|Year||Source-Normalized Impact per Paper (SNIP)||# Citations||# Articles||Impact per Publication (IPP)||Database Citation Potential (DCP)|
The Source-Normalized Impact per Paper (SNIP) measures the contextual citation impact by weighting citations based on the total number of citations within a subject field. This unique perspective enables direct comparison of journals in different subject areas. The impact of a single citation is given a higher value in subject areas where citations are less likely, and a lower value in subject areas where citations are more likely.
The SNIP is a ratio between a journal's Impact per Publication (IPP) as the numerator and its Database Citation Potential (DCP) as the denominator (i.e. SNIP = IPP/DCP). The IPP is simply the average number of citations received in a particular year (e.g. 2018) by papers published in the journal during the three preceding years (e.g. 2015, 2016 & 2017). For the denominator, we know that there are large differences between scientific fields in the frequency at which authors cite articles. In view of this, for each journal an indicator is calculated of the citation potential within the subject area it covers. This citation potential is represented by the DCP score.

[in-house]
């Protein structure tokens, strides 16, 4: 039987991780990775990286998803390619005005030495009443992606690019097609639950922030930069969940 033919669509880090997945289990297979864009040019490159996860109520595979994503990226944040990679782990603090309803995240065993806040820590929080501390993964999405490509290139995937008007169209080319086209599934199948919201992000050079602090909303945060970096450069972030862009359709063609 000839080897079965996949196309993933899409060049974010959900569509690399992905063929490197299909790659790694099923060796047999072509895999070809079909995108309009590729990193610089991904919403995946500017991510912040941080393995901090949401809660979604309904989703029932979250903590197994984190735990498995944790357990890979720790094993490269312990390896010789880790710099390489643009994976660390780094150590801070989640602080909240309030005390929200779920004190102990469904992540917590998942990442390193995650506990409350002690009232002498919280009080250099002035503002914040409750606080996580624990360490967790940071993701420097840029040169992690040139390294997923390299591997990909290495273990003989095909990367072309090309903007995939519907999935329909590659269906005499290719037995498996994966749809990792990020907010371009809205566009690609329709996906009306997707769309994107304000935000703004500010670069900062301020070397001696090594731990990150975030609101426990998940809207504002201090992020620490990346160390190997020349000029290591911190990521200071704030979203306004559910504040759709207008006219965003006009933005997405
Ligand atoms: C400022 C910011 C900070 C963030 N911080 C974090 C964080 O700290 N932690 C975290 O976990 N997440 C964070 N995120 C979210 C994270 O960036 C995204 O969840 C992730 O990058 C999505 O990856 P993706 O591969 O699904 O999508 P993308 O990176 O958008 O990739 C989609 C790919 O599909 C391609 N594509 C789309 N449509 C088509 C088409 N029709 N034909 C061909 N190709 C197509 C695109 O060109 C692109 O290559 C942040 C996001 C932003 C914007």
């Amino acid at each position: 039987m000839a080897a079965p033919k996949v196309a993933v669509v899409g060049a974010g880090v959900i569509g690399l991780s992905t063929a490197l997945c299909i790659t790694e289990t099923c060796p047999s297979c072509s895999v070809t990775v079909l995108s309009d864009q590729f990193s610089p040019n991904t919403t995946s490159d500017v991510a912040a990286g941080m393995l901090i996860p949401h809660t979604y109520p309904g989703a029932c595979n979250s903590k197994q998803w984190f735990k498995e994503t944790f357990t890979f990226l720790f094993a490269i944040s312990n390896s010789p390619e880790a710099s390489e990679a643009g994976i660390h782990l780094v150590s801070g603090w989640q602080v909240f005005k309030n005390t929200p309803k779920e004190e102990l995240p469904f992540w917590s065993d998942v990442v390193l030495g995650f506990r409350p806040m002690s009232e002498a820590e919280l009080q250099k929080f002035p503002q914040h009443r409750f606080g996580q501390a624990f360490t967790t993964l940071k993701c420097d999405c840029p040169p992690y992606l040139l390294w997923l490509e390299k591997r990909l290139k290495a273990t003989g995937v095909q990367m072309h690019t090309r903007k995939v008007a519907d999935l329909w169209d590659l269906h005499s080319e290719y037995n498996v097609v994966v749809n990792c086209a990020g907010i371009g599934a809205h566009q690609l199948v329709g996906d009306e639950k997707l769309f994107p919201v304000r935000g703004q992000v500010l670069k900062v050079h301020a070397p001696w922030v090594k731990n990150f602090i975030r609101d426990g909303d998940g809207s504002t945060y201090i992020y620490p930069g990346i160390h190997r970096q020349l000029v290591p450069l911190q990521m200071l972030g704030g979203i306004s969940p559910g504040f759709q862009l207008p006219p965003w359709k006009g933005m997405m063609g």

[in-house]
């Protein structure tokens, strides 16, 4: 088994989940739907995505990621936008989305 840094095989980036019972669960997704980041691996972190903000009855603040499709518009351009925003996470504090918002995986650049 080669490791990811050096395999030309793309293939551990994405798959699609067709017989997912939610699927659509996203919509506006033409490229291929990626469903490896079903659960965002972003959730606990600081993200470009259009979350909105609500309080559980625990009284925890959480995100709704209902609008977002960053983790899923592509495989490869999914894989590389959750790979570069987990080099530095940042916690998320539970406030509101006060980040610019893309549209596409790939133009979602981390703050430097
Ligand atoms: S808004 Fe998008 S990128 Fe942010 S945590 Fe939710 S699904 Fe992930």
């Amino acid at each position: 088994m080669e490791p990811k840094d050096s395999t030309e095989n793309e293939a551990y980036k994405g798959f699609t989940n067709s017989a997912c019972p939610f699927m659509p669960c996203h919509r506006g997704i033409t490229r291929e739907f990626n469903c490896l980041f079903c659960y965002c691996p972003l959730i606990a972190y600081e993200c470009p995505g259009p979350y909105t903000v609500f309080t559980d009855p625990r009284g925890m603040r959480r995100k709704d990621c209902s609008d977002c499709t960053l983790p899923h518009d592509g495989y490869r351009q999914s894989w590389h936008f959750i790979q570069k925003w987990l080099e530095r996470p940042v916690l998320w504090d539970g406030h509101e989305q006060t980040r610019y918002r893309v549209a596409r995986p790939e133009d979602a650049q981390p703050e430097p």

The Source-Normalized Impact per Paper enables a direct comparison of journals in different subject fields. Citation potential is shown to vary, not only between journal subject categories (i.e. groups of journals sharing a research field) or disciplines (e.g. journals in Mathematics tend to have lower values than journals in the Life Sciences), but also between journals within the same subject category. For example, theoretical journals tend to show higher citation potentials than applied or clinical journals. Likewise, journals covering emerging topics tend to have a higher citation potential than journals in classical subjects or more general journals.
The SNIP value helps authors to identify which journals are performing best within their subject field, thereby helping them to decide where to publish. Note that the Source-Normalized Impact per Paper is calculated using data from the Scopus database.